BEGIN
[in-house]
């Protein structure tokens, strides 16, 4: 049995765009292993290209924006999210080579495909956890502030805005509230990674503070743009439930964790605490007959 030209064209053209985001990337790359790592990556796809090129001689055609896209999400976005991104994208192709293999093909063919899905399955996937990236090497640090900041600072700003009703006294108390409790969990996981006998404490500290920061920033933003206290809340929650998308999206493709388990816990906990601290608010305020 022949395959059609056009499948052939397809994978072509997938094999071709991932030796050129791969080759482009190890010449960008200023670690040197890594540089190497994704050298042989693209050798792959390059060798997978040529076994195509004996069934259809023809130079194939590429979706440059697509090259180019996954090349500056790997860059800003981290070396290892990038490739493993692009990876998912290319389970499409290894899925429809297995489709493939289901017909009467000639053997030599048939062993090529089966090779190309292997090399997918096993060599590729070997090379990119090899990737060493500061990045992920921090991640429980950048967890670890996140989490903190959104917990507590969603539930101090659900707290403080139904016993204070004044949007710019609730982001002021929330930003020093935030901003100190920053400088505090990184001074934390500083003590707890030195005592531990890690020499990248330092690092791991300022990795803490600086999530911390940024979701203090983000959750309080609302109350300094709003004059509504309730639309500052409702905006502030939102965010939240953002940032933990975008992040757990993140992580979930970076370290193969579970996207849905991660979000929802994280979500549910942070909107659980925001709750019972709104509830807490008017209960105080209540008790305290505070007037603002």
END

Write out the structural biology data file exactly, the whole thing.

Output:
[in-house]
């Protein structure tokens, strides 16, 4: 049995765009292993290209924006999210080579495909956890502030805005509230990674503070743009439930964790605490007959 030209064209053209985001990337790359790592990556796809090129001689055609896209999400976005991104994208192709293999093909063919899905399955996937990236090497640090900041600072700003009703006294108390409790969990996981006998404490500290920061920033933003206290809340929650998308999206493709388990816990906990601290608010305020 022949395959059609056009499948052939397809994978072509997938094999071709991932030796050129791969080759482009190890010449960008200023670690040197890594540089190497994704050298042989693209050798792959390059060798997978040529076994195509004996069934259809023809130079194939590429979706440059697509090259180019996954090349500056790997860059800003981290070396290892990038490739493993692009990876998912290319389970499409290894899925429809297995489709493939289901017909009467000639053997030599048939062993090529089966090779190309292997090399997918096993060599590729070997090379990119090899990737060493500061990045992920921090991640429980950048967890670890996140989490903190959104917990507590969603539930101090659900707290403080139904016993204070004044949007710019609730982001002021929330930003020093935030901003100190920053400088505090990184001074934390500083003590707890030195005592531990890690020499990248330092690092791991300022990795803490600086999530911390940024979701203090983000959750309080609302109350300094709003004059509504309730639309500052409702905006502030939102965010939240953002940032933990975008992040757990993140992580979930970076370290193969579970996207849905991660979000929802994280979500549910942070909107659980925001709750019972709104509830807490008017209960105080209540008790305290505070007037603002």